With just several weeks until March 29th, the date the United Kingdom is set to leave the European Union, it is still uncertain whether the deadline will be met. After almost two tumultuous years of negotiations between London and Brussels, the British House of Commons is not convinced that the UK has won a good divorce deal from the EU. The British MPs rejected the negotiated Withdrawal Agreement on January 15th which raised the chances of Brexit with no deal, i.e. with a sharp break from the well-functioning free trade and free movement accord with the other 27 Member States.
The final outcome will not be known until after this issue of KQ has been published. On March 12th the House of Commons will hold yet another vote on the Withdrawal Agreement. If it is rejected again, the British Parliament will need to say within the following two days whether it supports leaving the EU with no deal or if it wishes to postpone the Brexit date. The British government led by Theresa May has declared it wants no delay, which has sparked speculation that it could whip its MPs to support No Deal if the Withdrawal Agreement is rejected again.
The UK lacks a credible alternative to the oft-derided agreement with the EU. At the same time, there is little political will to accept the current one. The immanent chaos has driven the Labour Party to call for a second referendum, even though its current leader Jeremy Corbyn has never numbered among the ardent remainers, having campaigned rather half-heartedly to stay in during the 2016 referendum.
While no one honestly thinks that No Deal is a viable scenario and forecasters bet on accepting the Withdrawal Agreement or delaying Brexit, there is still a slight chance that it might happen. This would certainly usher in negative consequences for even the smallest or poorest Member States, such as Bulgaria.
The possible economic effects of No Deal on Bulgaria are not substantial but they are concentrated and would be noticeably felt by particular sectors of the economy. Only 1% of Bulgaria's trade is directed towards the UK but the Bulgarian economy is tightly linked to the European economy and Germany in particular, which means a slowdown might still occur if the UK leaves the EU in a disorderly fashion. The greatest risks will be concentrated in the pharmaceutical industry, as well as in particular exports such as furniture and textiles and the logistics sector servicing those exports.
Pharmaceuticals: potential for chaos
According to the ABPI (Association of the British Pharmaceutical Industry), over 45 million drug packages are exported by the UK to the EU, while 37 million get imported from the EU every single month. Bearing in mind how highly interconnected and inter-regulated the pharmaceutical industry is, No Deal represents a huge risk for the proper supply of medicines. This risk extends to Bulgaria as well.
Deyan Denev, head of the Association of Research-based Pharmaceutical Manufacturers in Bulgaria, says that the lack of a proper transition period might strand container loads of medicines, active substances and medical accessories at customs for months. Denev emphasizes that some of the most advanced types of treatment, such as gene therapies, have a short shelf life. Life-saving modern treatments, partially or fully produced in the UK, might become unavailable in the EU.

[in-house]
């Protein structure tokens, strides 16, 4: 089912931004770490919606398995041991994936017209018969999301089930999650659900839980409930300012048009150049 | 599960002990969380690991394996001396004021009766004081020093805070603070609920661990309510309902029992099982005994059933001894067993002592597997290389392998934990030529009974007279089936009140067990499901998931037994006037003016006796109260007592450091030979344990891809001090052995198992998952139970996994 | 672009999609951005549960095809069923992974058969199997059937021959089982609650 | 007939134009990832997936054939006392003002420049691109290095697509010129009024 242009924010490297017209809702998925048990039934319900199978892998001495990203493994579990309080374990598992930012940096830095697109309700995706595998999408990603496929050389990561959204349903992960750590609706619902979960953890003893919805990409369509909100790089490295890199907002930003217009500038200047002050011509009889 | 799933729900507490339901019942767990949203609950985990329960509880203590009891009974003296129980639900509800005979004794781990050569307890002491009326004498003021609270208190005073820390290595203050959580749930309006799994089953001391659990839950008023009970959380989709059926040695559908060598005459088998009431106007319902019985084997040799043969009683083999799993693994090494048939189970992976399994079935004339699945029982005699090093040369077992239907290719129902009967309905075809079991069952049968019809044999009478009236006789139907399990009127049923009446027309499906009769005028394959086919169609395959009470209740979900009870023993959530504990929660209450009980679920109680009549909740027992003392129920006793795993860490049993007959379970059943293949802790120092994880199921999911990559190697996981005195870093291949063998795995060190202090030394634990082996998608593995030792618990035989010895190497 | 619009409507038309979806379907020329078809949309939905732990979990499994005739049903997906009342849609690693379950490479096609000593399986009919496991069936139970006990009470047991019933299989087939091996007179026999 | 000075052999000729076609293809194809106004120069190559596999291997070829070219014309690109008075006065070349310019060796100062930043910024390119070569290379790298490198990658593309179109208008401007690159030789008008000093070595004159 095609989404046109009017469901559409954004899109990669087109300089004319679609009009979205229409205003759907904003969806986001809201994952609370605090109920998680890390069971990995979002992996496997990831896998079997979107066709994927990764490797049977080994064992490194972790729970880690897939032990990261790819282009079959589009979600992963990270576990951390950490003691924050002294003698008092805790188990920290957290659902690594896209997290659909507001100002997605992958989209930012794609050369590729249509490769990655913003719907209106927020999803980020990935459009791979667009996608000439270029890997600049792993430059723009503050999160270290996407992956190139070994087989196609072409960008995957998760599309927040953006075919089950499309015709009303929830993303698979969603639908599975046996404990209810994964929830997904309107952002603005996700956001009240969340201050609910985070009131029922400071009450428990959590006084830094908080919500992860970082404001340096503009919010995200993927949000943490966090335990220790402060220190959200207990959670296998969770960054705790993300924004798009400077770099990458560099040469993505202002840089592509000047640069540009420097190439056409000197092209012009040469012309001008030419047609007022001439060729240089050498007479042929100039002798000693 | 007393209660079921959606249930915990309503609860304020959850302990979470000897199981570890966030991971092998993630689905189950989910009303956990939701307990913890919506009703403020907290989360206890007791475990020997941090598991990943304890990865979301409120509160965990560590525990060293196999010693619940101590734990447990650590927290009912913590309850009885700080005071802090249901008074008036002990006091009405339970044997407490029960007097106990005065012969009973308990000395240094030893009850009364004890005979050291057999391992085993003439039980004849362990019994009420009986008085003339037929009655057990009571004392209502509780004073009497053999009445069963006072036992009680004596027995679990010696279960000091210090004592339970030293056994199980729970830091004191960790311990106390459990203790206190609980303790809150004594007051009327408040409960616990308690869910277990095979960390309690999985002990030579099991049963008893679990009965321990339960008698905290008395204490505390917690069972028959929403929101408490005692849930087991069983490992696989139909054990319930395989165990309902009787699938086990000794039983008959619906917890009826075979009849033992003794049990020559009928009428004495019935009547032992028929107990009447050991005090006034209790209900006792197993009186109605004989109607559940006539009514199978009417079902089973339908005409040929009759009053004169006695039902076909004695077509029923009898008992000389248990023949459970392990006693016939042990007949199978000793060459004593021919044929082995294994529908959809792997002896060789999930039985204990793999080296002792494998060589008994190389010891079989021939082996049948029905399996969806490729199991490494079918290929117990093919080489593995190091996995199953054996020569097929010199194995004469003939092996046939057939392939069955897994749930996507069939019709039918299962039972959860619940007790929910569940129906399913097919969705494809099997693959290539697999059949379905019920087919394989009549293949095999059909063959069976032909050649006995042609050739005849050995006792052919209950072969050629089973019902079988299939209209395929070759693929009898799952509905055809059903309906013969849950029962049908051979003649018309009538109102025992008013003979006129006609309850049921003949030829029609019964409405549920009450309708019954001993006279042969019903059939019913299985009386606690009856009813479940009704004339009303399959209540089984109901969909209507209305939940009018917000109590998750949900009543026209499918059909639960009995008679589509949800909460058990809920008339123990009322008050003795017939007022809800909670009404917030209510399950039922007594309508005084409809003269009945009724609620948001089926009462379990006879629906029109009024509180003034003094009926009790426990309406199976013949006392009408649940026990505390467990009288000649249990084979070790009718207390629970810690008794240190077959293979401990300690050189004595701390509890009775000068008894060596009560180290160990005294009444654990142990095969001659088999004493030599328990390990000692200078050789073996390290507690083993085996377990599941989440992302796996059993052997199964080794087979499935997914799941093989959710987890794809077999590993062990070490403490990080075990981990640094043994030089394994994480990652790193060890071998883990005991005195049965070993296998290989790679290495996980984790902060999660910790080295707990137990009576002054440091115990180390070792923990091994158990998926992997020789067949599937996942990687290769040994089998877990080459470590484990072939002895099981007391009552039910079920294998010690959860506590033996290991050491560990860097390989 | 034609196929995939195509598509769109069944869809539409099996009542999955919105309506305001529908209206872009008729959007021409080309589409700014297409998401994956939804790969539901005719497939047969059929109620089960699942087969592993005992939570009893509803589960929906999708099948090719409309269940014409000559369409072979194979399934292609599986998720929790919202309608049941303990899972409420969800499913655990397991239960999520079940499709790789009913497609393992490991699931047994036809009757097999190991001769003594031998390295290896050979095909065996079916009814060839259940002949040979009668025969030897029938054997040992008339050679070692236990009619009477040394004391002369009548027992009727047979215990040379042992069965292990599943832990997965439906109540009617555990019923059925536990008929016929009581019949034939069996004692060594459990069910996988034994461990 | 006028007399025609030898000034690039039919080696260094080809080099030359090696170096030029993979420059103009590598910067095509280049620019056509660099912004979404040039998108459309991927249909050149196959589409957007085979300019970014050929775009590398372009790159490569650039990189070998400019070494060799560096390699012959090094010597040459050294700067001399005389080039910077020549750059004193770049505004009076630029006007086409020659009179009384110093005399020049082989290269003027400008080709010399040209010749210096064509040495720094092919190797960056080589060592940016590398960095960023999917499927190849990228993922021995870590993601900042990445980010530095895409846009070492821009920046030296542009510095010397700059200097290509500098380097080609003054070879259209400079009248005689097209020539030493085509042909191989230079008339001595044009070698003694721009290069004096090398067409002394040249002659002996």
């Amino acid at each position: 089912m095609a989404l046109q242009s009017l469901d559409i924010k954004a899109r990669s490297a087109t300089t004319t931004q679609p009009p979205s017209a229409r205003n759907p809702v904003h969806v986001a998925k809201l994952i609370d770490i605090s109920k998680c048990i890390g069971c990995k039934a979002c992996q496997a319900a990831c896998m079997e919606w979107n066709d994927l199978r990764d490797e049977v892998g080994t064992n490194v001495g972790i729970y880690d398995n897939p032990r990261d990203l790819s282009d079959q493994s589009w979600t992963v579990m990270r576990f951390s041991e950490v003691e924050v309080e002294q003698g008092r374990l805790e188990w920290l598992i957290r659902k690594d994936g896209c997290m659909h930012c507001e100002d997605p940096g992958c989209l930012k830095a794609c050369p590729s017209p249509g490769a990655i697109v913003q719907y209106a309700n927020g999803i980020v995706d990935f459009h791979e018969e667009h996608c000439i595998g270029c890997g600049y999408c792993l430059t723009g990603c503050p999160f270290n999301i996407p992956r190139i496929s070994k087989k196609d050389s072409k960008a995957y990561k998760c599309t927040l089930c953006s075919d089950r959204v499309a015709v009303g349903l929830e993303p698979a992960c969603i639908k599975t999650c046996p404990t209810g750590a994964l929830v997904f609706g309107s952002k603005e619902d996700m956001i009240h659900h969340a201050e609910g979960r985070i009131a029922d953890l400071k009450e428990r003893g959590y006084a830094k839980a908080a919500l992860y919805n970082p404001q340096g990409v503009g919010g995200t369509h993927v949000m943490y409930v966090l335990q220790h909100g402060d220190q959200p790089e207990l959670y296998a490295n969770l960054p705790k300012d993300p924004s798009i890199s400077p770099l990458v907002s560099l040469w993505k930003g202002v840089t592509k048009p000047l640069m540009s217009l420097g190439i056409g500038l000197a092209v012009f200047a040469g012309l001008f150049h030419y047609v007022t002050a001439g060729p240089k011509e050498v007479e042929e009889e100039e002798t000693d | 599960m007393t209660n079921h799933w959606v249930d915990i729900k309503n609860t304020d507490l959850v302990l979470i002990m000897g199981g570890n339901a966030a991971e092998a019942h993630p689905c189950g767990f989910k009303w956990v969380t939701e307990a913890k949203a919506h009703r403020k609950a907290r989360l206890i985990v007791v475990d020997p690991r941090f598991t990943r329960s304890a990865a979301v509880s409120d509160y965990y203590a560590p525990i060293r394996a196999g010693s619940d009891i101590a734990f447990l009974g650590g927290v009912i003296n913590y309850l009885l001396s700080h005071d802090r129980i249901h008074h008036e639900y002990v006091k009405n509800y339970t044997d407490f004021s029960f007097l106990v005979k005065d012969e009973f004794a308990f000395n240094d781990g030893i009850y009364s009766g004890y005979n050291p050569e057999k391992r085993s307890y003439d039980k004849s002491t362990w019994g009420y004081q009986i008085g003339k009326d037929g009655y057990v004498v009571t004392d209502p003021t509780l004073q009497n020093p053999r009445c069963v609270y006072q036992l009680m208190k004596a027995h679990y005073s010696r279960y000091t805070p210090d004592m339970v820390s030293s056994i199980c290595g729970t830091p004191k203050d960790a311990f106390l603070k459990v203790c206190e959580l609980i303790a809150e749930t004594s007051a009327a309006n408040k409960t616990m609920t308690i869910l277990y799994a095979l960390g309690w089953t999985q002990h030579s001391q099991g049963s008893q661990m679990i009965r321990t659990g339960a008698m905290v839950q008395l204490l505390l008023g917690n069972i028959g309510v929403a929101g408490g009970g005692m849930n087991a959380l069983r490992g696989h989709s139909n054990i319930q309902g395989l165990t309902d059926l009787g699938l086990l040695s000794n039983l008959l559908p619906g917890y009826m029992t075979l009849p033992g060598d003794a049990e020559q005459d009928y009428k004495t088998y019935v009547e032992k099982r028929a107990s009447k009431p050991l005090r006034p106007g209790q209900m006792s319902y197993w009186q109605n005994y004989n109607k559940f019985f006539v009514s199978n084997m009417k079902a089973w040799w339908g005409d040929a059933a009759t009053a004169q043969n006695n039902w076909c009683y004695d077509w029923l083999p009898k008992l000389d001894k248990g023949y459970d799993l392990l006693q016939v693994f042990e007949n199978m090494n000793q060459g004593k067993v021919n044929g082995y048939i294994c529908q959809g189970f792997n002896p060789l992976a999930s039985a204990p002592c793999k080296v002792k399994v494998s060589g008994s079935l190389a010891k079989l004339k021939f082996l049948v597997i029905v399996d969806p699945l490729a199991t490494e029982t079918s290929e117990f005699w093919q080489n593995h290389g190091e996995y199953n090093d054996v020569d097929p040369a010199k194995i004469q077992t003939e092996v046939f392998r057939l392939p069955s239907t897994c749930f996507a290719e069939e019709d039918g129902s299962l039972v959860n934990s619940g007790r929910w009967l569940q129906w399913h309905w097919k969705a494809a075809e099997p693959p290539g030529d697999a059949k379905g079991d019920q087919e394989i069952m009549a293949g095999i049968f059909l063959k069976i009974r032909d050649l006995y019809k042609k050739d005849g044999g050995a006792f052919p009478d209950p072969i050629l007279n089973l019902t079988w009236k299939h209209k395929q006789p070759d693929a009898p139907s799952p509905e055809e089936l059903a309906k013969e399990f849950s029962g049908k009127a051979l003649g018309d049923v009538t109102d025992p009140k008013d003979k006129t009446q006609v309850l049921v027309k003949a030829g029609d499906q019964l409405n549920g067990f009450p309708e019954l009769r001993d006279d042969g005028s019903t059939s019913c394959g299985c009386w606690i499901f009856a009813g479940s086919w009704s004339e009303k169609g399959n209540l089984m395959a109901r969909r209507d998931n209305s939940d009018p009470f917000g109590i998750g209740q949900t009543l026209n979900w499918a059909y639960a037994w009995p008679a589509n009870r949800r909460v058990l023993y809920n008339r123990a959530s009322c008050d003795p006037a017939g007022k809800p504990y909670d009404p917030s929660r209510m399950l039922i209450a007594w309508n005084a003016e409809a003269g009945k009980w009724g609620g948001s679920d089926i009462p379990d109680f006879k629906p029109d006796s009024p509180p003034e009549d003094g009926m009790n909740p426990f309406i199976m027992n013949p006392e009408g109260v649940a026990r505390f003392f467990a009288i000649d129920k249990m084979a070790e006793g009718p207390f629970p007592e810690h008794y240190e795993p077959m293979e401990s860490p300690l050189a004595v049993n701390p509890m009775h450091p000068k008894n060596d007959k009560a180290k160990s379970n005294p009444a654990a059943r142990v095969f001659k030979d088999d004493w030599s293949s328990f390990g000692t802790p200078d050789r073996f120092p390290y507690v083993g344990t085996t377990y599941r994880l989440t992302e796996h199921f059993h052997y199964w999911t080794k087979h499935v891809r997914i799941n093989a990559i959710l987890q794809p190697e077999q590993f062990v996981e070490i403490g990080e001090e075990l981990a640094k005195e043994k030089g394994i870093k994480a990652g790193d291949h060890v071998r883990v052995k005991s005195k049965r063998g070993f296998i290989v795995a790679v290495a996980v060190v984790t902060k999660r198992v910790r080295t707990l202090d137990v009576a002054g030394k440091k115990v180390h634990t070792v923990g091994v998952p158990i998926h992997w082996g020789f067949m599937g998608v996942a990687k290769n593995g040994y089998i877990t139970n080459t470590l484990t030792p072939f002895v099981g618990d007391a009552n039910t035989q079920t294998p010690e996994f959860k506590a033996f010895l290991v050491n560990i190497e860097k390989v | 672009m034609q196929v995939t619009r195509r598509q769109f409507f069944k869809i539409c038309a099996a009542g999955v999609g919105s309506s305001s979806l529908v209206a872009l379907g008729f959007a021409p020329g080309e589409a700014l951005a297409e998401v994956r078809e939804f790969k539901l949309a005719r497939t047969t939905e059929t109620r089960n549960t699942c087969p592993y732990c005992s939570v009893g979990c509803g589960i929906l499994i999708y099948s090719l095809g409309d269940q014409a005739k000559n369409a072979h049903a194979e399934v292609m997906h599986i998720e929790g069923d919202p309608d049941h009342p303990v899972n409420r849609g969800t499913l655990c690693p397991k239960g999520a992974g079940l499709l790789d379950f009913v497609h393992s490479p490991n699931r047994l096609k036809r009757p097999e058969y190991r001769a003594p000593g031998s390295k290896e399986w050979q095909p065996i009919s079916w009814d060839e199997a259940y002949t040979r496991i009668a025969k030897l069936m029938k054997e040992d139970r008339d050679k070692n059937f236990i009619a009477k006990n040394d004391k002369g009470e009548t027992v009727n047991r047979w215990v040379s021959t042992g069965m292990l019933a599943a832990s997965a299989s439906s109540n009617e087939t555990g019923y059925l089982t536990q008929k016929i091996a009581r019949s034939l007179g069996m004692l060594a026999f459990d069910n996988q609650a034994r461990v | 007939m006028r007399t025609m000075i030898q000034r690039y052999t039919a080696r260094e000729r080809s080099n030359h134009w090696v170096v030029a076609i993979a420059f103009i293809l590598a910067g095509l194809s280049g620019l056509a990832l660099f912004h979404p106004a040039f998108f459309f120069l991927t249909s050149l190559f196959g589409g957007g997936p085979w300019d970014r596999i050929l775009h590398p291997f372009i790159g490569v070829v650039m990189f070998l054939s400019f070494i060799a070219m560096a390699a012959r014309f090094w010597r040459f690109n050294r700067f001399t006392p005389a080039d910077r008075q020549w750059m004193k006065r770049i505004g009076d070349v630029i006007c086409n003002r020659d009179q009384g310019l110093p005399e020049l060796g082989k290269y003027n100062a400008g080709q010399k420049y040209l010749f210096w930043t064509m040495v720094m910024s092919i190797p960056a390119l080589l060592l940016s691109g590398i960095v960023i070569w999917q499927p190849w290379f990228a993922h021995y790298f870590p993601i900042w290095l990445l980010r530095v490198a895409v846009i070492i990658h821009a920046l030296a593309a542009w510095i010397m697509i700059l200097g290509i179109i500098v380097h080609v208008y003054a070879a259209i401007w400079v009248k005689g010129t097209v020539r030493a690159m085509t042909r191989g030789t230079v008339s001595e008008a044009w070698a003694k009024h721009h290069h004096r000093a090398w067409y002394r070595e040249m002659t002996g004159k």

Another issue is regulatory risk. Since the UK would opt out of the European Medical Agency, which operates as a regulatory network, original drugs that are registered in the UK would become unusable until the license is migrated to an EU state. If the pharmaceutical industry is given a deal that includes a transition period, then that risk wouldn't be an issue as a lot of the big companies have already started generating manufacturing capacities in the EU and migrating licenses. No Deal runs the possibility of catching the pharmaceutical industry mid-process.
Finally, No Deal will inevitably introduce some tariffs into the equation, which will necessarily slow down the process even more. While under WTO rules pharmaceuticals should run 0% tariffs, that rule is based on a list of drugs that hasn't been updated since 2012. Therefore, according to AstraZeneca, the UK's second-biggest pharmaceutical company, over 1000 pharmaceutical products and 700 active substances would be subject to tariffs ranging from 4.0% to 6.5%. Due to the state of drug manufacturing in the EU, a drug might cross the borders between the UK and mainland EU several times before it is fully manufactured. In that scenario, certain drugs might incur tariff penalties multiple times.
For Bulgaria, this carries major risks. The Bulgarian market for pharmaceuticals is small and relatively poor, whereas certain government regulations make a lot of drugs economically non-viable. According to Evgeni Tasovski, CEO of the Bulgarian Generic Pharmaceutical Association, No Deal might drive costs up by as much as 25% over the next three to four years. The process would be too chaotic to predict properly, though.
Exports and Logistics
In addition to pharmaceuticals, one of Bulgaria's major exports to the UK is furniture. The biggest danger No Deal Brexit poses to that sector is tariffs, which would run at 6% under WTO rules. The even bigger risk for Bulgarian exports that runs from tariffs is a bureaucratic slowdown at customs.